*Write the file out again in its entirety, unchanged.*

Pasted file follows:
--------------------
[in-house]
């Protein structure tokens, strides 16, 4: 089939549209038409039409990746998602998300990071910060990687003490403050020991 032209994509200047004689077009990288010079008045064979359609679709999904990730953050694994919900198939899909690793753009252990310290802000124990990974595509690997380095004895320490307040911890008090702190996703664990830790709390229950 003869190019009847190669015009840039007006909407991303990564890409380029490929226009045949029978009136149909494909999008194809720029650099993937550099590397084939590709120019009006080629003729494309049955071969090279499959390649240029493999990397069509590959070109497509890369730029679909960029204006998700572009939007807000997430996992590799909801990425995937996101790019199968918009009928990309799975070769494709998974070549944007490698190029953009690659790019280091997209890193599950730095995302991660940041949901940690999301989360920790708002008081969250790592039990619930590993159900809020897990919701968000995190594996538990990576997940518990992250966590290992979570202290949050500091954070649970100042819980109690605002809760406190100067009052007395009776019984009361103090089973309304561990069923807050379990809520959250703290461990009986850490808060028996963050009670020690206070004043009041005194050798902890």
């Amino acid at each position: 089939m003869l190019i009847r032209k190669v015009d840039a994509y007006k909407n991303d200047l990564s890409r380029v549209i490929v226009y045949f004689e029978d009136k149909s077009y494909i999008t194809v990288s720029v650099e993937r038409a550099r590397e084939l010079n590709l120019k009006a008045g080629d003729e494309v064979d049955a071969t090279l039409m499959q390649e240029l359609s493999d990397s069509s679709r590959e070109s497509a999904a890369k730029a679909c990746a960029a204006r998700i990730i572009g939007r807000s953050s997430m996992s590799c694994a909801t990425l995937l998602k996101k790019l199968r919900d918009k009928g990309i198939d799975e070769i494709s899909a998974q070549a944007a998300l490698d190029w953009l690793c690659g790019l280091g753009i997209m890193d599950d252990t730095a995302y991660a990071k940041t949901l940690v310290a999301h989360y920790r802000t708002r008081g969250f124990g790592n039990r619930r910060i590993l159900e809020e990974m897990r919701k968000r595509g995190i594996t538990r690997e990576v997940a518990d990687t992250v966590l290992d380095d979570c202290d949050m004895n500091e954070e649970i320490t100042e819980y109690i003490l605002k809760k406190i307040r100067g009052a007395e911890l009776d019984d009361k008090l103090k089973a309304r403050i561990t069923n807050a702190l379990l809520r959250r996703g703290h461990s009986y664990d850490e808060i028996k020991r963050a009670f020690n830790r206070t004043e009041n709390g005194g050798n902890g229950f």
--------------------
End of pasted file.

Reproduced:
[in-house]
């Protein structure tokens, strides 16, 4: 089939549209038409039409990746998602998300990071910060990687003490403050020991 032209994509200047004689077009990288010079008045064979359609679709999904990730953050694994919900198939899909690793753009252990310290802000124990990974595509690997380095004895320490307040911890008090702190996703664990830790709390229950 003869190019009847190669015009840039007006909407991303990564890409380029490929226009045949029978009136149909494909999008194809720029650099993937550099590397084939590709120019009006080629003729494309049955071969090279499959390649240029493999990397069509590959070109497509890369730029679909960029204006998700572009939007807000997430996992590799909801990425995937996101790019199968918009009928990309799975070769494709998974070549944007490698190029953009690659790019280091997209890193599950730095995302991660940041949901940690999301989360920790708002008081969250790592039990619930590993159900809020897990919701968000995190594996538990990576997940518990992250966590290992979570202290949050500091954070649970100042819980109690605002809760406190100067009052007395009776019984009361103090089973309304561990069923807050379990809520959250703290461990009986850490808060028996963050009670020690206070004043009041005194050798902890």
């Amino acid at each position: 089939m003869l190019i009847r032209k190669v015009d840039a994509y007006k909407n991303d200047l990564s890409r380029v549209i490929v226009y045949f004689e029978d009136k149909s077009y494909i999008t194809v990288s720029v650099e993937r038409a550099r590397e084939l010079n590709l120019k009006a008045g080629d003729e494309v064979d049955a071969t090279l039409m499959q390649e240029l359609s493999d990397s069509s679709r590959e070109s497509a999904a890369k730029a679909c990746a960029a204006r998700i990730i572009g939007r807000s953050s997430m996992s590799c694994a909801t990425l995937l998602k996101k790019l199968r919900d918009k009928g990309i198939d799975e070769i494709s899909a998974q070549a944007a998300l490698d190029w953009l690793c690659g790019l280091g753009i997209m890193d599950d252990t730095a995302y991660a990071k940041t949901l940690v310290a999301h989360y920790r802000t708002r008081g969250f124990g790592n039990r619930r910060i590993l159900e809020e990974m897990r919701k968000r595509g995190i594996t538990r690997e990576v997940a518990d990687t992250v966590l290992d380095d979570c202290d949050m004895n500091e954070e649970i320490t100042e819980y109690i003490l605002k809760k406190i307040r100067g009052a007395e911890l009776d019984d009361k008090l103090k089973a309304r403050i561990t069923n807050a702190l379990l809520r959250r996703g703290h461990s009986y664990d850490e808060i028996k020991r963050a009670f020690n830790r206070t004043e009041n709390g005194g050798n902890g229950f």